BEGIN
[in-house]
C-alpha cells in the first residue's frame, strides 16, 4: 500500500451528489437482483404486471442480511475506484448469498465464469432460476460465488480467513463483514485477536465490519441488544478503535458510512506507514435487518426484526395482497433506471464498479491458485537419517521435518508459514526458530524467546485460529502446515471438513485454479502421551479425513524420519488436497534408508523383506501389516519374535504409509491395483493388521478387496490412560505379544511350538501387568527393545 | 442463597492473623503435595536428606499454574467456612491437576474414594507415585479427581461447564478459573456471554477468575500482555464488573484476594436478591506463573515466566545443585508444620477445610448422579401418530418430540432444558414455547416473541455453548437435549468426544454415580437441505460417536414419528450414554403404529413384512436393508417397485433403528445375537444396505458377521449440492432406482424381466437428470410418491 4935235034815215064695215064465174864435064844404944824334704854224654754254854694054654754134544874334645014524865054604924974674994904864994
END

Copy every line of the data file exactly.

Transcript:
[in-house]
C-alpha cells in the first residue's frame, strides 16, 4: 500500500451528489437482483404486471442480511475506484448469498465464469432460476460465488480467513463483514485477536465490519441488544478503535458510512506507514435487518426484526395482497433506471464498479491458485537419517521435518508459514526458530524467546485460529502446515471438513485454479502421551479425513524420519488436497534408508523383506501389516519374535504409509491395483493388521478387496490412560505379544511350538501387568527393545 | 442463597492473623503435595536428606499454574467456612491437576474414594507415585479427581461447564478459573456471554477468575500482555464488573484476594436478591506463573515466566545443585508444620477445610448422579401418530418430540432444558414455547416473541455453548437435549468426544454415580437441505460417536414419528450414554403404529413384512436393508417397485433403528445375537444396505458377521449440492432406482424381466437428470410418491 4935235034815215064695215064465174864435064844404944824334704854224654754254854694054654754134544874334645014524865054604924974674994904864994